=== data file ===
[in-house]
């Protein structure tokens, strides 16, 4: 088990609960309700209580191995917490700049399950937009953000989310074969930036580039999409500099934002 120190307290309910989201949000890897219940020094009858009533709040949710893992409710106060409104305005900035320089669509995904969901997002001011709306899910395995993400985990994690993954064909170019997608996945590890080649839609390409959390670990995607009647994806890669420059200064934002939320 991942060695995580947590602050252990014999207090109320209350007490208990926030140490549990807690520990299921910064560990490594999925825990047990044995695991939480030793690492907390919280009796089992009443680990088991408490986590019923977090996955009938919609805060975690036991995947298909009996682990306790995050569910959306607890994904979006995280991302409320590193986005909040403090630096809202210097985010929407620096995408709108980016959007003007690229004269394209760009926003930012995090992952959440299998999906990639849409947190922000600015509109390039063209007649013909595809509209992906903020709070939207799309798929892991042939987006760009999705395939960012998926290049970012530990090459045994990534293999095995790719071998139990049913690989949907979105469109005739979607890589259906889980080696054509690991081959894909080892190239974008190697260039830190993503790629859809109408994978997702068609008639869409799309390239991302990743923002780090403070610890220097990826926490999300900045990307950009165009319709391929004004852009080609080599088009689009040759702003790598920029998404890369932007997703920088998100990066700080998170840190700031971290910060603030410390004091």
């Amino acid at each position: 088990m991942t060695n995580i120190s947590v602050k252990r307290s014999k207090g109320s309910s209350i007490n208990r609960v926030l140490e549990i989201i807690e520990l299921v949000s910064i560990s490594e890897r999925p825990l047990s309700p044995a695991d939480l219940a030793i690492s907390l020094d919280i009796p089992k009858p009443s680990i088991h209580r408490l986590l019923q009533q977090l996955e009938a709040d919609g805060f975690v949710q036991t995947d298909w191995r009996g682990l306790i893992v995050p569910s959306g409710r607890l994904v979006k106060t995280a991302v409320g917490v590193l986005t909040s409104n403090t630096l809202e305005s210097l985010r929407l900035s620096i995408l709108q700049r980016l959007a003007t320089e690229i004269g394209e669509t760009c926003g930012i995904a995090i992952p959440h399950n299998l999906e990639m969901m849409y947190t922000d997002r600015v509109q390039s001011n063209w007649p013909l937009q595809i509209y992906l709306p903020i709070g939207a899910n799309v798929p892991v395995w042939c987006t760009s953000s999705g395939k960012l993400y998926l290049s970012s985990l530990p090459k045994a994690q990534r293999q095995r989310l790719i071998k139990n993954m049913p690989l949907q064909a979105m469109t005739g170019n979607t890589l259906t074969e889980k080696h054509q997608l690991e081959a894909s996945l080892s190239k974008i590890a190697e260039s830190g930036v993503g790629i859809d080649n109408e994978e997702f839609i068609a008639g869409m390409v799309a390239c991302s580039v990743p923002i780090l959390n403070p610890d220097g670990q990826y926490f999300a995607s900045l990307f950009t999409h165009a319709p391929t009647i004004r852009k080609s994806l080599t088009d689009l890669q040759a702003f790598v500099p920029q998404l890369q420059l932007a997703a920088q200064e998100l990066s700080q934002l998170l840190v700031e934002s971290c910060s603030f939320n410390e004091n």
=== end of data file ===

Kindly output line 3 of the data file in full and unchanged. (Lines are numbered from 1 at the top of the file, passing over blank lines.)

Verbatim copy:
């Amino acid at each position: 088990m991942t060695n995580i120190s947590v602050k252990r307290s014999k207090g109320s309910s209350i007490n208990r609960v926030l140490e549990i989201i807690e520990l299921v949000s910064i560990s490594e890897r999925p825990l047990s309700p044995a695991d939480l219940a030793i690492s907390l020094d919280i009796p089992k009858p009443s680990i088991h209580r408490l986590l019923q009533q977090l996955e009938a709040d919609g805060f975690v949710q036991t995947d298909w191995r009996g682990l306790i893992v995050p569910s959306g409710r607890l994904v979006k106060t995280a991302v409320g917490v590193l986005t909040s409104n403090t630096l809202e305005s210097l985010r929407l900035s620096i995408l709108q700049r980016l959007a003007t320089e690229i004269g394209e669509t760009c926003g930012i995904a995090i992952p959440h399950n299998l999906e990639m969901m849409y947190t922000d997002r600015v509109q390039s001011n063209w007649p013909l937009q595809i509209y992906l709306p903020i709070g939207a899910n799309v798929p892991v395995w042939c987006t760009s953000s999705g395939k960012l993400y998926l290049s970012s985990l530990p090459k045994a994690q990534r293999q095995r989310l790719i071998k139990n993954m049913p690989l949907q064909a979105m469109t005739g170019n979607t890589l259906t074969e889980k080696h054509q997608l690991e081959a894909s996945l080892s190239k974008i590890a190697e260039s830190g930036v993503g790629i859809d080649n109408e994978e997702f839609i068609a008639g869409m390409v799309a390239c991302s580039v990743p923002i780090l959390n403070p610890d220097g670990q990826y926490f999300a995607s900045l990307f950009t999409h165009a319709p391929t009647i004004r852009k080609s994806l080599t088009d689009l890669q040759a702003f790598v500099p920029q998404l890369q420059l932007a997703a920088q200064e998100l990066s700080q934002l998170l840190v700031e934002s971290c910060s603030f939320n410390e004091n």